Parents urged to increase schools contact
Parents are taking a back seat in their child's education, with almost two thirds saying they have little contact with their youngster's teacher, a survey found today.
Over one in five (22 per cent) of parents say they do not see the benefit in keeping in regular contact with their child's school, according to a poll by the government's technology agency Becta.
Two thirds of teachers (67 per cent) said these parents do not realise how important their support is in helping their child to succeed at school.
More than one in five teachers (22 per cent) feel they do not have enough contact with parents.
Becta is leading a campaign urging parents to talk to schools about using modern technology to keep in touch.
It says that communications between parents and schools can be improved by using email and text messaging, and enabling parents to follow their child's progress, including their achievements, homework assignments and attendance records online.
Their survey, of 2,000 parents and 1,000 teachers across England, shows that 59 per cent of parents contact their child's teacher just once a term or less.
More than one in five (22 per cent) say they don't want to add to the teacher's workload.
Two fifths (42 per cent) of teachers say that parents lack the confidence to approach the school to discuss their child, while a similar proportion (43 per cent) admit that parents might find them "difficult to approach".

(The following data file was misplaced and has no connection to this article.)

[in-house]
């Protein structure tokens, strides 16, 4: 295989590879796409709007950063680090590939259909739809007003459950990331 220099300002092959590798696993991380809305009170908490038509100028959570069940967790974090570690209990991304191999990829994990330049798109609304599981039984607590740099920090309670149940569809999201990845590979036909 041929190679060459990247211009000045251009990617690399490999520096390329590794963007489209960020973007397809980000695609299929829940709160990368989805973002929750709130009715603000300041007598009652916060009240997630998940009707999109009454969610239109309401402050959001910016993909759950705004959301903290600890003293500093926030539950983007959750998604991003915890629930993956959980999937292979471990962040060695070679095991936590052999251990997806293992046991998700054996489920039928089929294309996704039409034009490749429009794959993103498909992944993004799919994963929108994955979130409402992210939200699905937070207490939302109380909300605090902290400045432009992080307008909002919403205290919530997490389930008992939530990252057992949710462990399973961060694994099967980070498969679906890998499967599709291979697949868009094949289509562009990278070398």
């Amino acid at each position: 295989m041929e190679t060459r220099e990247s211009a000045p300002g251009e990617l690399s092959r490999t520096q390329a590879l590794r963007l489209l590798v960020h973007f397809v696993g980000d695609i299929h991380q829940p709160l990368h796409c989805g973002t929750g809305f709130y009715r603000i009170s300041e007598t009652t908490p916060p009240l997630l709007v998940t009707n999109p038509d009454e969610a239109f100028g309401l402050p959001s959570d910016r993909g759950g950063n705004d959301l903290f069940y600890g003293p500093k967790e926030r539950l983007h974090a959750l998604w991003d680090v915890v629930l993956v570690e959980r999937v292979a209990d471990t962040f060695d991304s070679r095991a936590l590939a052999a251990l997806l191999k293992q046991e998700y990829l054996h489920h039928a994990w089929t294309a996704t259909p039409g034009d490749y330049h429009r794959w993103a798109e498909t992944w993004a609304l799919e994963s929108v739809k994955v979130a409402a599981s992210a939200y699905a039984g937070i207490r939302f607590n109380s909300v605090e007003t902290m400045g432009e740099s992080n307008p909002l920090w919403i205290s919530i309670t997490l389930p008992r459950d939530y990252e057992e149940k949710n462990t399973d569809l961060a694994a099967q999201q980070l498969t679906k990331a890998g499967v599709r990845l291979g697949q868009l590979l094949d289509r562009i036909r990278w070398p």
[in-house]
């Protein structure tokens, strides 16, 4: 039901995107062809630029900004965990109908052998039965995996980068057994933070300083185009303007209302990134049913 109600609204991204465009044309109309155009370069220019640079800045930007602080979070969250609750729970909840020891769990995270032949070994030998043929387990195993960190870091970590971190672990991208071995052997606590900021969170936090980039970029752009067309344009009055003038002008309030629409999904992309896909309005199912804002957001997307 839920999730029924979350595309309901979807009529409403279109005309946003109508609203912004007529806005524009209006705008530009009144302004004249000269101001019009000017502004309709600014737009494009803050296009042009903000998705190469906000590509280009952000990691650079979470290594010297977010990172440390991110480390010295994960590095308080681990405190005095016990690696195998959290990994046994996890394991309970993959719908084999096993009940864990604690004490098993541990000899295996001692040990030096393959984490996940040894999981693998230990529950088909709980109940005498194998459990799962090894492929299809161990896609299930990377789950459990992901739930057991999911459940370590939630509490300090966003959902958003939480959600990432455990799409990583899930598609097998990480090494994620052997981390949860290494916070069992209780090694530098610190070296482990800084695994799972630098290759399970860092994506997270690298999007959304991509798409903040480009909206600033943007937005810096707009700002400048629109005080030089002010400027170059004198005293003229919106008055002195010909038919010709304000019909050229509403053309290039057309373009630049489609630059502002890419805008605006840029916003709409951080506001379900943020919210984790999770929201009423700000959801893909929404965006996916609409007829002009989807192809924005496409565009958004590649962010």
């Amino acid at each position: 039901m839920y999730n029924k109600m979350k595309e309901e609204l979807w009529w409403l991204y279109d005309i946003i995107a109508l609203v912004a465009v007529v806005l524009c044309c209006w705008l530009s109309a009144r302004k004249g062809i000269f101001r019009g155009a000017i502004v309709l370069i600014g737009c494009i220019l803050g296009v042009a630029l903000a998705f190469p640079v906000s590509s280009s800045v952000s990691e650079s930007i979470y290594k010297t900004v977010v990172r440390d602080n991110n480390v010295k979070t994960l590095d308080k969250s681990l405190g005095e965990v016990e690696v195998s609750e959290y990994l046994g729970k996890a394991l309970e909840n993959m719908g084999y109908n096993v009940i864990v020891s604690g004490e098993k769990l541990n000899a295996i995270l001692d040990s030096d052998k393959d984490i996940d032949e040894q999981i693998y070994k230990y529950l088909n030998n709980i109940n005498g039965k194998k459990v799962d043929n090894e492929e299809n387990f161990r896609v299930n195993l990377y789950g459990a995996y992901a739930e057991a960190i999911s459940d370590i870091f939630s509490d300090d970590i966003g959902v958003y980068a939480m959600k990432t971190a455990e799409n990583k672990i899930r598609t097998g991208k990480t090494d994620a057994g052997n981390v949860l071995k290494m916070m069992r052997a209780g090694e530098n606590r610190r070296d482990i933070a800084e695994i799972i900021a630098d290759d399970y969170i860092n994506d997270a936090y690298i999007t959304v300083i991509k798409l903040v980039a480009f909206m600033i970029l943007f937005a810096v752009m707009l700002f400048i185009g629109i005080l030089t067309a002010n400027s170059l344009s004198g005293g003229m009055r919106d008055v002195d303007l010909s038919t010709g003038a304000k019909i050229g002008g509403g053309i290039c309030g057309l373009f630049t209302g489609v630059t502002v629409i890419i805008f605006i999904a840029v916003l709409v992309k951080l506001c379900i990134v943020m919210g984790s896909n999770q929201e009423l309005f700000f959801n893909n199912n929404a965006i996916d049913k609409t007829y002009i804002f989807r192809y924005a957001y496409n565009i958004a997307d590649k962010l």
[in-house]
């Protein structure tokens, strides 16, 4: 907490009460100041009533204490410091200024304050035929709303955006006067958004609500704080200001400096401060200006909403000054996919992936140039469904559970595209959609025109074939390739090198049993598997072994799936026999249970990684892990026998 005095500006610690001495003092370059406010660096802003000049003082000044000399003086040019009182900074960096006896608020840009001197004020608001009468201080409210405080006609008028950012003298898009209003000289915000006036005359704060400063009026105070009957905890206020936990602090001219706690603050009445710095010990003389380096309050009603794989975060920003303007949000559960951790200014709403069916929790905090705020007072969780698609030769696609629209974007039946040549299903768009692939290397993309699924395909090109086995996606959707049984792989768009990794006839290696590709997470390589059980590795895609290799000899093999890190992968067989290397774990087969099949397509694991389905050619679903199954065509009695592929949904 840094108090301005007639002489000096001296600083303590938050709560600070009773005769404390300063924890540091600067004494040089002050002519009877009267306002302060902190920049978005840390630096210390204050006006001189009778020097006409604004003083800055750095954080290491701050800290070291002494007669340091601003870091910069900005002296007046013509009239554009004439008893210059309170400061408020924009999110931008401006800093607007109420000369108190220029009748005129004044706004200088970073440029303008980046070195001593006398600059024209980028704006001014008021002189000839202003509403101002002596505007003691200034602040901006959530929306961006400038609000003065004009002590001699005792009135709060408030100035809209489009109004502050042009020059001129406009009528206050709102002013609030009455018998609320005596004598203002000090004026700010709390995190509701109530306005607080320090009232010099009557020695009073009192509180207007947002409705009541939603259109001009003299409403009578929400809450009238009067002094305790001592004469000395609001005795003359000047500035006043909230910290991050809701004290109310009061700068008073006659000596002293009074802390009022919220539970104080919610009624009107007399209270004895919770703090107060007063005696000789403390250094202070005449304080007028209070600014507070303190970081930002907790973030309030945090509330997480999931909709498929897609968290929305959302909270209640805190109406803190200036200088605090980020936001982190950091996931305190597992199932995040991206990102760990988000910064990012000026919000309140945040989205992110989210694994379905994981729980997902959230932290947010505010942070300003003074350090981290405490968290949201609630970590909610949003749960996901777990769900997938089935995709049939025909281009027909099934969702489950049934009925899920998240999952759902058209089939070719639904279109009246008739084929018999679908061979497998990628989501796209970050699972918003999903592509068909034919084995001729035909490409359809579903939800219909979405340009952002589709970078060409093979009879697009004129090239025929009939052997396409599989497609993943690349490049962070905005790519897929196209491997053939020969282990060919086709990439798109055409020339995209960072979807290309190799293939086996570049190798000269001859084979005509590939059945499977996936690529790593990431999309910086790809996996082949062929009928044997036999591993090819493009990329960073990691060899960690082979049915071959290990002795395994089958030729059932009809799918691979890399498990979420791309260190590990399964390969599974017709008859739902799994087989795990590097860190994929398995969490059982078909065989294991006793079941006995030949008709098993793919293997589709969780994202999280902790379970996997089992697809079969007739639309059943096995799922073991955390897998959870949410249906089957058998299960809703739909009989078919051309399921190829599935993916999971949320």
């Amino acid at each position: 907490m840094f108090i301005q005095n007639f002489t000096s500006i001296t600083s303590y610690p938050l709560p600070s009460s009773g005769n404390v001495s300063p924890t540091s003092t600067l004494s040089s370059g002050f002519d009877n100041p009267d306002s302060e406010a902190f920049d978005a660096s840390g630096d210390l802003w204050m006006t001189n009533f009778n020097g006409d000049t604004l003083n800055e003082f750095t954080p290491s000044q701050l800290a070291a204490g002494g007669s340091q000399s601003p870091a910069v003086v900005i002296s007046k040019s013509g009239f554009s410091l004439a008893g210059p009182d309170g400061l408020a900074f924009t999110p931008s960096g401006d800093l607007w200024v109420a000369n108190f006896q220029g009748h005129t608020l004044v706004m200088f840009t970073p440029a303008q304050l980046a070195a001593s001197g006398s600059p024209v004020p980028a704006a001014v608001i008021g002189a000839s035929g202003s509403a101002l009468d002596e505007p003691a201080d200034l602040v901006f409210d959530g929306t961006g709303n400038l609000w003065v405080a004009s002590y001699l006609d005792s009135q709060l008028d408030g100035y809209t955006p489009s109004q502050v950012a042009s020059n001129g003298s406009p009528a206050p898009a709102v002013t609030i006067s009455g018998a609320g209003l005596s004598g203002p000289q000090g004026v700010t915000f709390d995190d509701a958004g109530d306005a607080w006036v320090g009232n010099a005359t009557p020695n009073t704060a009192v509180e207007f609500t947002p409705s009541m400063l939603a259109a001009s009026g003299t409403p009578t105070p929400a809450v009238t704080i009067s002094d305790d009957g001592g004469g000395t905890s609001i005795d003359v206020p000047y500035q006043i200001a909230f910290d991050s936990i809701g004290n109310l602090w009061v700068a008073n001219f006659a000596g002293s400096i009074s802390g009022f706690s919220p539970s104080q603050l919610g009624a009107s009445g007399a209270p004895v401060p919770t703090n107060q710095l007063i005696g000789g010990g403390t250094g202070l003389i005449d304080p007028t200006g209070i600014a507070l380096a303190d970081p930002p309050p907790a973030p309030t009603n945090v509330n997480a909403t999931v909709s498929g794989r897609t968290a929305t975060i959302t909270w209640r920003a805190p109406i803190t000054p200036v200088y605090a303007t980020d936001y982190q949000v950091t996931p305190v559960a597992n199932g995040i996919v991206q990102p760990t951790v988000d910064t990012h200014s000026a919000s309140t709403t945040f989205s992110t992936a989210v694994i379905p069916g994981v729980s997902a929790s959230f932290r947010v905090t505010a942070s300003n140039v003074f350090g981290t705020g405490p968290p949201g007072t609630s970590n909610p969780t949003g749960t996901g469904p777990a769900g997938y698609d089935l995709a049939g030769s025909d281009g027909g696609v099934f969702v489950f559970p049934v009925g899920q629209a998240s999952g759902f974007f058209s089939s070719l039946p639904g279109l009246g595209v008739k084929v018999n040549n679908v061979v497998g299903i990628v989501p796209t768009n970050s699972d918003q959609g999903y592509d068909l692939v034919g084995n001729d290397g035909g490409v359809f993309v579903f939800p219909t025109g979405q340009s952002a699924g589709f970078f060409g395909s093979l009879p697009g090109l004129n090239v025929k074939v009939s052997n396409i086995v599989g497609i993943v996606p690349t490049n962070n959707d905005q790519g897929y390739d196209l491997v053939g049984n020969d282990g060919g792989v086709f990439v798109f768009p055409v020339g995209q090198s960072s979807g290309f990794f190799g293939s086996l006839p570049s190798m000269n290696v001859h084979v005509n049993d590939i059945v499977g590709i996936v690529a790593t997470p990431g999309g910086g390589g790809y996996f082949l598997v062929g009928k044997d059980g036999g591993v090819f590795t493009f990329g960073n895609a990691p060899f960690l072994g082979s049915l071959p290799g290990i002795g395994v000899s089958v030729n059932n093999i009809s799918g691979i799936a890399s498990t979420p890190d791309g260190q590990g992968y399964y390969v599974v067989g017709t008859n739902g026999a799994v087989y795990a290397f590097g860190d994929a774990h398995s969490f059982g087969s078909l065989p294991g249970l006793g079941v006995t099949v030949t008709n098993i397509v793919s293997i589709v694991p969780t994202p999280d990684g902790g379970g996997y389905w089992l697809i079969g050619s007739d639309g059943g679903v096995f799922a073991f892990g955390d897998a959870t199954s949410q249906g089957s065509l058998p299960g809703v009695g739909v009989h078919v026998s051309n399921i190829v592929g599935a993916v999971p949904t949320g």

One in 10 parents (11 per cent) say they think they will be dismissed by the teacher as a "worrier" while the same proportion say they feel they're "imposing on the teacher's time".
Becta executive director Niel McLean said: "Parental engagement is vital to a child's learning and known to help raise attainment. To do this effectively, there needs to be a meaningful dialogue between parent and school, keeping the parent informed and updated.
"Becta believes technology, such as online reporting and text alerts, can create 'virtual classrooms' and can support a new, more effective partnership between parents and schools.
"These tools allow parents to be better informed and have more productive discussions with schools, something which our research shows parents are really receptive to.
"Schools need to ensure that they are able to deliver these to the benefit of parents, teachers and students."
TV presenter Emma Forbes, who is backing the Next Generation Learning campaign, said: "As a parent, I can sympathise with the challenge schools have to encourage parents to become more involved in their child's education.
"It's all too easy to think when you drop your child at the school gates that your responsibility ends there.
"Introducing tools like online reporting is so important as it provides parents with a simple and convenient way of keeping track of their child's work, curriculum and homework assignments, without always having to contact their teachers directly."
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